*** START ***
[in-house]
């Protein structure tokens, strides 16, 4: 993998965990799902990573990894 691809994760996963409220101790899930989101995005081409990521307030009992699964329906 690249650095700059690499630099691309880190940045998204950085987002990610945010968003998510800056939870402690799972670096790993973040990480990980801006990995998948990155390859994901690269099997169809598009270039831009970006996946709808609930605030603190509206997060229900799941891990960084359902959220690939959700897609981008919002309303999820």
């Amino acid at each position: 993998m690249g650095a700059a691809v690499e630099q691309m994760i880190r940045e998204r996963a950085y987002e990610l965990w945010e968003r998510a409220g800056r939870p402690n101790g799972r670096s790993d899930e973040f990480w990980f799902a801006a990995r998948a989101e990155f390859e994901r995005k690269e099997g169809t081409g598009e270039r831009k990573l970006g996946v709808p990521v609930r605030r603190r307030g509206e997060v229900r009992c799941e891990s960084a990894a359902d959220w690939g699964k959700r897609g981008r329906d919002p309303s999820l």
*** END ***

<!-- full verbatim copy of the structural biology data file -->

[in-house]
């Protein structure tokens, strides 16, 4: 993998965990799902990573990894 691809994760996963409220101790899930989101995005081409990521307030009992699964329906 690249650095700059690499630099691309880190940045998204950085987002990610945010968003998510800056939870402690799972670096790993973040990480990980801006990995998948990155390859994901690269099997169809598009270039831009970006996946709808609930605030603190509206997060229900799941891990960084359902959220690939959700897609981008919002309303999820």
């Amino acid at each position: 993998m690249g650095a700059a691809v690499e630099q691309m994760i880190r940045e998204r996963a950085y987002e990610l965990w945010e968003r998510a409220g800056r939870p402690n101790g799972r670096s790993d899930e973040f990480w990980f799902a801006a990995r998948a989101e990155f390859e994901r995005k690269e099997g169809t081409g598009e270039r831009k990573l970006g996946v709808p990521v609930r605030r603190r307030g509206e997060v229900r009992c799941e891990s960084a990894a359902d959220w690939g699964k959700r897609g981008r329906d919002p309303s999820l």